Just as in American art landscape and what happens in that landscape often stands as the artist’s observation of contemporary events — if you see a thunderstorm in an American landscape painting from, say, 1860 or 1861, you can damn well bet that the artist is portending a feared war between the states– so too the still-life in European art. Sure, sometimes a still-life painting of dead fish is just a still-life painting of a traditional subject. But for centuries European artists have used paintings of, er, particularly dead fish as a way of commenting on current events.
Previously I’ve noted how Goya did this when Napoleon invaded Spain and how Marsden Hartley picked up on the tradition to make a painting that is likely about the coming second World War. Dutch painters marked the Eighty Years’ War with dead-fish paintings too.
Georges Braque did it too. As curator Karen Butler and I discussed on this week’s Modern Art Notes Podcast, Braque painted numerous still-lifes of black fish while he was more-or-less confined to his Paris home and studio during World War II. Here’s a little bit of a picture narrative:
Before the war: Healthy-looking fish.
During the war: Black fish. The first three paintings are in the Kemper/Phillips Collection exhibition, this last one is not. It’s at the Pompidou.
Braque first exhibited these black-fish paintings in 1946-47 at the Galerie Maeght, where they caused a minor sensation. At the conclusion of the show, Braque pointedly gave this last one to the Musee National d’Art Moderne. The museum’s director at the time was Jean Cassou, who had been a brave fighter in the Resistance. Point made, twice.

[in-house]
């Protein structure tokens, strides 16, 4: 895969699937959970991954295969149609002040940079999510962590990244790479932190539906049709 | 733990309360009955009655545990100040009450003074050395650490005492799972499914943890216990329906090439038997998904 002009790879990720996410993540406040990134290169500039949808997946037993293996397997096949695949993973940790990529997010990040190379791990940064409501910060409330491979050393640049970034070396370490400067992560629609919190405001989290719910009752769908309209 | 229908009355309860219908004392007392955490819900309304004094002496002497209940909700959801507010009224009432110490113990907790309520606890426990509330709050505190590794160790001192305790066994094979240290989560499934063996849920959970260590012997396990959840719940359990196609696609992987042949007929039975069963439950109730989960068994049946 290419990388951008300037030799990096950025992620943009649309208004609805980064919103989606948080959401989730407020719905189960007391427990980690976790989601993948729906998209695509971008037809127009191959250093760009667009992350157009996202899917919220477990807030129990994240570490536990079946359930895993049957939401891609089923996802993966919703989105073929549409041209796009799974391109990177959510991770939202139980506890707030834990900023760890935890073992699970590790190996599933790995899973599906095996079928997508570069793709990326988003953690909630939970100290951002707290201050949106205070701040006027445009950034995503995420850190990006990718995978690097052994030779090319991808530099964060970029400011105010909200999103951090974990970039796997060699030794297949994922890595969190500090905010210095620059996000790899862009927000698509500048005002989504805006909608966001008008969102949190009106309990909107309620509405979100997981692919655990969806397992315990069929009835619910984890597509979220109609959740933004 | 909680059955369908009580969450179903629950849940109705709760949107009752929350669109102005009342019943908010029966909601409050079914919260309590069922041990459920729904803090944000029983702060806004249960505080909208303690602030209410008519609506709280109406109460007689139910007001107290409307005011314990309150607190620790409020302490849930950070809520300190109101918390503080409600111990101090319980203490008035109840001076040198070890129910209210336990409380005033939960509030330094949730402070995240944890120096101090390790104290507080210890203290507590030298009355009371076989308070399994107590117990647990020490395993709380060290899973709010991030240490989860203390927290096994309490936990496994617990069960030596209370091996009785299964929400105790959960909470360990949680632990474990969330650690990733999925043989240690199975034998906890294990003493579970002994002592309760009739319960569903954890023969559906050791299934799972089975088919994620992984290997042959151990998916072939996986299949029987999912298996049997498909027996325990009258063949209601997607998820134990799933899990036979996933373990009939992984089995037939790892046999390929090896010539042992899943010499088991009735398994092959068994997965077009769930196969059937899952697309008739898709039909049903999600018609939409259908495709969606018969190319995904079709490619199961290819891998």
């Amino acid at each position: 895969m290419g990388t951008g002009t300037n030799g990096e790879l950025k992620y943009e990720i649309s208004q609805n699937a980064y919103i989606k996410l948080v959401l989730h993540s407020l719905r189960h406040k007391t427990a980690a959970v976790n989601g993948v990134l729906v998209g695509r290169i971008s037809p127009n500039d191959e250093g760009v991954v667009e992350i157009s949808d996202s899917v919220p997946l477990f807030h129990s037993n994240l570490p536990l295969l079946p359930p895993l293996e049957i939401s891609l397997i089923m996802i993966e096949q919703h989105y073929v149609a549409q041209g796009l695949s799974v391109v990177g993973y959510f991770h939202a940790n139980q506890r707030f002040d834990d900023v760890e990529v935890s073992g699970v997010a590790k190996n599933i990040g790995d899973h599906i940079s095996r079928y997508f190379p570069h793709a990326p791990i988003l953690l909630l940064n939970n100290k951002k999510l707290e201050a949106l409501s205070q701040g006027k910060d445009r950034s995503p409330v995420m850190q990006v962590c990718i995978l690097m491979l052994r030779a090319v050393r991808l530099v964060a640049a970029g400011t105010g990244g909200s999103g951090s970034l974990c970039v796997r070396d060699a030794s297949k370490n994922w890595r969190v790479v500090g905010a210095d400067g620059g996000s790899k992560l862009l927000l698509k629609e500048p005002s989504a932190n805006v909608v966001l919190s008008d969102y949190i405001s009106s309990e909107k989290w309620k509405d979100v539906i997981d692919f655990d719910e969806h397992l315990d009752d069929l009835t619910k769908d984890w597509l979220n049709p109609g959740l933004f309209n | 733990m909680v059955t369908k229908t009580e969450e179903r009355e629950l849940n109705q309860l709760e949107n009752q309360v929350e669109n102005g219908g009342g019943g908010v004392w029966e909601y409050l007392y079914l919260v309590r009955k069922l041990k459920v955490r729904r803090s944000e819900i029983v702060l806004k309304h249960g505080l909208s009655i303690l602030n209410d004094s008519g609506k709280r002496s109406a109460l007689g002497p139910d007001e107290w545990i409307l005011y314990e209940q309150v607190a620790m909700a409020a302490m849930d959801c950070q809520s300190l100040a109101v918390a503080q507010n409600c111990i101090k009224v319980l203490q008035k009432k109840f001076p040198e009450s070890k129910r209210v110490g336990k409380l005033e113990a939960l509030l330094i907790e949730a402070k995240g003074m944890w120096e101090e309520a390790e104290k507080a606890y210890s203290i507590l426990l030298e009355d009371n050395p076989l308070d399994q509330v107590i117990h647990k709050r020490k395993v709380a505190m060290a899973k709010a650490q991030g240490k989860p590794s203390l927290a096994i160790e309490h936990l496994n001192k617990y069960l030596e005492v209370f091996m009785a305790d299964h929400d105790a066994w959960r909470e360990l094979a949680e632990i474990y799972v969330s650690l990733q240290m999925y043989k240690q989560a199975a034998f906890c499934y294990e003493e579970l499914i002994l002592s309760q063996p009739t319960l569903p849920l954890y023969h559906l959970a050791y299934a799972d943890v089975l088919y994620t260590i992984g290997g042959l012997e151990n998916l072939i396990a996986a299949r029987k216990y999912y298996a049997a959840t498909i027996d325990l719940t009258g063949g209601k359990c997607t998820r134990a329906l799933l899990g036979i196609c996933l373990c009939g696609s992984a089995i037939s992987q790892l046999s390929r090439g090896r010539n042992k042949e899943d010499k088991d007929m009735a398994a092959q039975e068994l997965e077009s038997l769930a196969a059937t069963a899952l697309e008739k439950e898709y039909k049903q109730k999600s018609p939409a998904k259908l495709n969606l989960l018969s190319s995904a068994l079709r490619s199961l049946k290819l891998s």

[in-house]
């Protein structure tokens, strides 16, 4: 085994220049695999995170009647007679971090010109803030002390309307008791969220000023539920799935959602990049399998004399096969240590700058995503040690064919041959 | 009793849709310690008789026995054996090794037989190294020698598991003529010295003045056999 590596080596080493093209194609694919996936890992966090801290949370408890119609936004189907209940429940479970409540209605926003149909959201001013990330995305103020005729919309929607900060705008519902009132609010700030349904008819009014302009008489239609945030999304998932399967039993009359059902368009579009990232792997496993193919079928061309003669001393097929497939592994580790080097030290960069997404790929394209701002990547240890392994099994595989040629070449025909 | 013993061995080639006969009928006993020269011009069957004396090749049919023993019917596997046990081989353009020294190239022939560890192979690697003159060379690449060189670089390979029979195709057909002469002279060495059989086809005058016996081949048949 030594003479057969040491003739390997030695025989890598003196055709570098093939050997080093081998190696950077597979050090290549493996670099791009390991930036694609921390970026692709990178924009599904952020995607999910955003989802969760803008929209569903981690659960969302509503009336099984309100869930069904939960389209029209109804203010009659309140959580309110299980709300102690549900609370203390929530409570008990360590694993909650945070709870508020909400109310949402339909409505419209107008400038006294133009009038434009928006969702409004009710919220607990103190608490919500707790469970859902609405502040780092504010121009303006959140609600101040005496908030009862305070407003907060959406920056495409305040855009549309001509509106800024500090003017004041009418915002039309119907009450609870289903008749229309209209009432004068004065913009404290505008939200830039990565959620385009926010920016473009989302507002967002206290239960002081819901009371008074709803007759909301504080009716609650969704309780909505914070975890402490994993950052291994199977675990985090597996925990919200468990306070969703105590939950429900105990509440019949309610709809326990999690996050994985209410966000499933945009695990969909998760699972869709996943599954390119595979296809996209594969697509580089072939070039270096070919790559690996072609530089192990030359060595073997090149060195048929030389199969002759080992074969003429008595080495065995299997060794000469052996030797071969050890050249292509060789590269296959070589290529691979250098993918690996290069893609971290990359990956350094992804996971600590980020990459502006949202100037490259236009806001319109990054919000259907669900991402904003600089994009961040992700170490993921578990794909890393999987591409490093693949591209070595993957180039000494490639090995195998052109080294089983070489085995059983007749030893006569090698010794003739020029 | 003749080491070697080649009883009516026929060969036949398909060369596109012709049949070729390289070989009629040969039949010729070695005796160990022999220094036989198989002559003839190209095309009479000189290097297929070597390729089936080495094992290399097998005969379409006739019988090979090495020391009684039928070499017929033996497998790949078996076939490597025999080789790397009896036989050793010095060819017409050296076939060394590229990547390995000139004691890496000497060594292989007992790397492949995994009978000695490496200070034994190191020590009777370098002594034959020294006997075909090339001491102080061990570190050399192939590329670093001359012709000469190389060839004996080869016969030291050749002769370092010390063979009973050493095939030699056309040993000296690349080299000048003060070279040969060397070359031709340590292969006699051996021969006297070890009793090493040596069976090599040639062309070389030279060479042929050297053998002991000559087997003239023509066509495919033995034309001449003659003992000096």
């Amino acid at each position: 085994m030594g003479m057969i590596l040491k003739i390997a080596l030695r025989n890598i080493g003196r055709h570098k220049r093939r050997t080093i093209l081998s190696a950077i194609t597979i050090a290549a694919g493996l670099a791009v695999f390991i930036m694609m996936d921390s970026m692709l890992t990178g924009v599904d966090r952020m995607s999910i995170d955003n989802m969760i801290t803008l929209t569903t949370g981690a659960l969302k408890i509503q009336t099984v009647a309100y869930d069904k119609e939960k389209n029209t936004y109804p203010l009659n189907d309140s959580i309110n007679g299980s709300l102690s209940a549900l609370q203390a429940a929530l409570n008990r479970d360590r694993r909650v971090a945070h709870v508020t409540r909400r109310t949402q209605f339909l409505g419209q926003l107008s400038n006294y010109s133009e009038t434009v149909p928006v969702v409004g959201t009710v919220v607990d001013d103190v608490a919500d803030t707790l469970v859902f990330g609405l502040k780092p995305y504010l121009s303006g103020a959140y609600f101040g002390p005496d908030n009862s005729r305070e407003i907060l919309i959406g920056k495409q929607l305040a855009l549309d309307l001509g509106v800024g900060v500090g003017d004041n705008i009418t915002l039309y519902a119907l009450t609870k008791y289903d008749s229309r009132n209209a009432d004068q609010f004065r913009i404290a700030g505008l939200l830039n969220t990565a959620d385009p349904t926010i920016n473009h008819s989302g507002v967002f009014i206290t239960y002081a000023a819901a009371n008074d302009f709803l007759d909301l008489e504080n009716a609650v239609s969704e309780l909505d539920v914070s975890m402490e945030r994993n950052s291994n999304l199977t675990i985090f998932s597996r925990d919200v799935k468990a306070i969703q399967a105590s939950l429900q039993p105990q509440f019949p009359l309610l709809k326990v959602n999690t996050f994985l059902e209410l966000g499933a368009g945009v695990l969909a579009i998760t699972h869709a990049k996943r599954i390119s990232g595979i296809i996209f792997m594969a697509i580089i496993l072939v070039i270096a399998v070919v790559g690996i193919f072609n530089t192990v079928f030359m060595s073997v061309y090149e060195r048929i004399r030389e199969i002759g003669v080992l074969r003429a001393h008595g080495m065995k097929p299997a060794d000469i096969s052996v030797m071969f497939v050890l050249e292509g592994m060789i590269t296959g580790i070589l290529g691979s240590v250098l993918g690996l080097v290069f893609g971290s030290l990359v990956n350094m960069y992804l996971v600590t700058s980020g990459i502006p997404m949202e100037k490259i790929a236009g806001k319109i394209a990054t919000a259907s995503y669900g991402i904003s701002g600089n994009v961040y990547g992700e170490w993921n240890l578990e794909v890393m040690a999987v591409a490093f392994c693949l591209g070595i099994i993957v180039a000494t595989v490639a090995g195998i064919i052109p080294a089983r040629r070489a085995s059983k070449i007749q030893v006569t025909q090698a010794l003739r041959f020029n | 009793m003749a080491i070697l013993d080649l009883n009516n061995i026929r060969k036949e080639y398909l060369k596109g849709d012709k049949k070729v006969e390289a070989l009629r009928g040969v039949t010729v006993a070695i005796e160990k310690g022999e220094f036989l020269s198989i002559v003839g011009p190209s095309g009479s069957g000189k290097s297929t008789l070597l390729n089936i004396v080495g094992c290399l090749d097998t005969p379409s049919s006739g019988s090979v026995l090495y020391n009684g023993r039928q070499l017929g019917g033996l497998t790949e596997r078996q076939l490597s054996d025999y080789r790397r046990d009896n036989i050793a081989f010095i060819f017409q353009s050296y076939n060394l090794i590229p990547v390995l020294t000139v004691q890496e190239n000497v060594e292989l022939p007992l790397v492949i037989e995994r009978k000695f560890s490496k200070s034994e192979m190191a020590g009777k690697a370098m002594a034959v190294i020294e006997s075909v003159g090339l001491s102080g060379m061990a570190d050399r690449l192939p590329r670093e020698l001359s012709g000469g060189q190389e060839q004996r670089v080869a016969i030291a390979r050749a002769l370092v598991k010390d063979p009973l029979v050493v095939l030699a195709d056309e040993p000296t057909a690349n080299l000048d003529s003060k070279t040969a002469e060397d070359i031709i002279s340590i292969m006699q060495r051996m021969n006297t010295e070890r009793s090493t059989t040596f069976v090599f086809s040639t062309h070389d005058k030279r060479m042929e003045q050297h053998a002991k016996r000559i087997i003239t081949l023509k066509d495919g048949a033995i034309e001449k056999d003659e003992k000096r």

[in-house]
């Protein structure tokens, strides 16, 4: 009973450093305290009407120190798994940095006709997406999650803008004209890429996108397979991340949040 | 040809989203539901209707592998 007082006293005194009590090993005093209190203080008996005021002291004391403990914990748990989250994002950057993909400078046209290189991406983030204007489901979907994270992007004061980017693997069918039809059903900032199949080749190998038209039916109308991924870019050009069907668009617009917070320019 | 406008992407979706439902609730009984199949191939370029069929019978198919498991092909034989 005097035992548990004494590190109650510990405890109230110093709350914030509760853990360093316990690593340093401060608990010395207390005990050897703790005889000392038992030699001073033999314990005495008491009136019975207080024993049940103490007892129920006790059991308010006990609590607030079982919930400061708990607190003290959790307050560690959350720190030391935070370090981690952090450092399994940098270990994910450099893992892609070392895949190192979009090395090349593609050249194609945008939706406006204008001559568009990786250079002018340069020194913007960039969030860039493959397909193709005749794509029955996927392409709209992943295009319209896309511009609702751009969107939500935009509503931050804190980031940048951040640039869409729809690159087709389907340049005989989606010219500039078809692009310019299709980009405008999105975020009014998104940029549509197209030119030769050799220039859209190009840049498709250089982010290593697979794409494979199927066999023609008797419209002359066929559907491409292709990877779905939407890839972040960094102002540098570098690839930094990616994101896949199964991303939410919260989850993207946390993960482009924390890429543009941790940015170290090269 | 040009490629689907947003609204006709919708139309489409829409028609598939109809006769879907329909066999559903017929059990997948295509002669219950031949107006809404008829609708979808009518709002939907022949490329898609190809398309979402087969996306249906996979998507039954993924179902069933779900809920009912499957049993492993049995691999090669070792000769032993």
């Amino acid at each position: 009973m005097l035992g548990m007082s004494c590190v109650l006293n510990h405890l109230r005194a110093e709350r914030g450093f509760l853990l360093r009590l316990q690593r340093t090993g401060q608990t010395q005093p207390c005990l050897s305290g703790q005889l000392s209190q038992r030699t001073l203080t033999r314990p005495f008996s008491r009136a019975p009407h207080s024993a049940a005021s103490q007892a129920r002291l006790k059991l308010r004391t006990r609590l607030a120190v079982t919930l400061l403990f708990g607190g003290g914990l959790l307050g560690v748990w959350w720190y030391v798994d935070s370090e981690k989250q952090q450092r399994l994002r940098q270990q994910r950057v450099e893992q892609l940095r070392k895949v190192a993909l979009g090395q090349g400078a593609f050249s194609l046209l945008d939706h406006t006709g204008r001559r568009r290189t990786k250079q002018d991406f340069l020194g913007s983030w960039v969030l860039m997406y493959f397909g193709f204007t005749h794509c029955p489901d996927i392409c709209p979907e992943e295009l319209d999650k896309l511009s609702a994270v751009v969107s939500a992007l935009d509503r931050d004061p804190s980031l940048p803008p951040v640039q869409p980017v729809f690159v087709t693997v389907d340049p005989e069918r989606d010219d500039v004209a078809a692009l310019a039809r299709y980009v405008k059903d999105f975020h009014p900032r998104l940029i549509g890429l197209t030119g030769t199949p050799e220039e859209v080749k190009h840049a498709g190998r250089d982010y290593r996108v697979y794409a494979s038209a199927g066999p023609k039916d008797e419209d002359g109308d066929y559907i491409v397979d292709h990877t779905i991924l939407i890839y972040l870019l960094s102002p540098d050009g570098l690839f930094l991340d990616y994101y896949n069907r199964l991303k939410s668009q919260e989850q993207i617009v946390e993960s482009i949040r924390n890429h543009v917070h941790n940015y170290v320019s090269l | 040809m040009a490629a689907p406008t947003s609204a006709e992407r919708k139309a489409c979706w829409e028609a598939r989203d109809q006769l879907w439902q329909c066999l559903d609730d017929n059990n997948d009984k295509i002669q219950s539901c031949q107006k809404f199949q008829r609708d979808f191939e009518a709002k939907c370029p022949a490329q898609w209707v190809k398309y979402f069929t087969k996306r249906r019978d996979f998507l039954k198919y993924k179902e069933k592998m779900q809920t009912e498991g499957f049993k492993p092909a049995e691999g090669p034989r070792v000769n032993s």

Braque’s contemporaries seemed to understand the black fish paintings. In his 2005 Braque biography, Alex Danchev tells of a visit poet Francis Ponge made to Braque’s home and studio during the war. Near the end of Ponge’s visit, Braque showed Ponge one of the black-fish canvases. “I was seized by an irrepressible sob… a sort of spasm between the pharynx and the esophagus,” Ponge wrote later, adding that the painting prompted tears. “No doubt a certain nervous disorder had something to do with it: we were all still rather under-nourished at that time. But painting has hardly ever affected me like that.”
Braque’s friend and critic Jean Paulhan (an essay of whose is included in the catalogue for the current show) also understood: “The fish makes me reflect on your personal mixture of extreme violence and serenity,” Paulhan wrote in a letter to Braque. (The letter is quoted in Braque: The Late Works, the catalogue for a 1997 Menil exhibition.)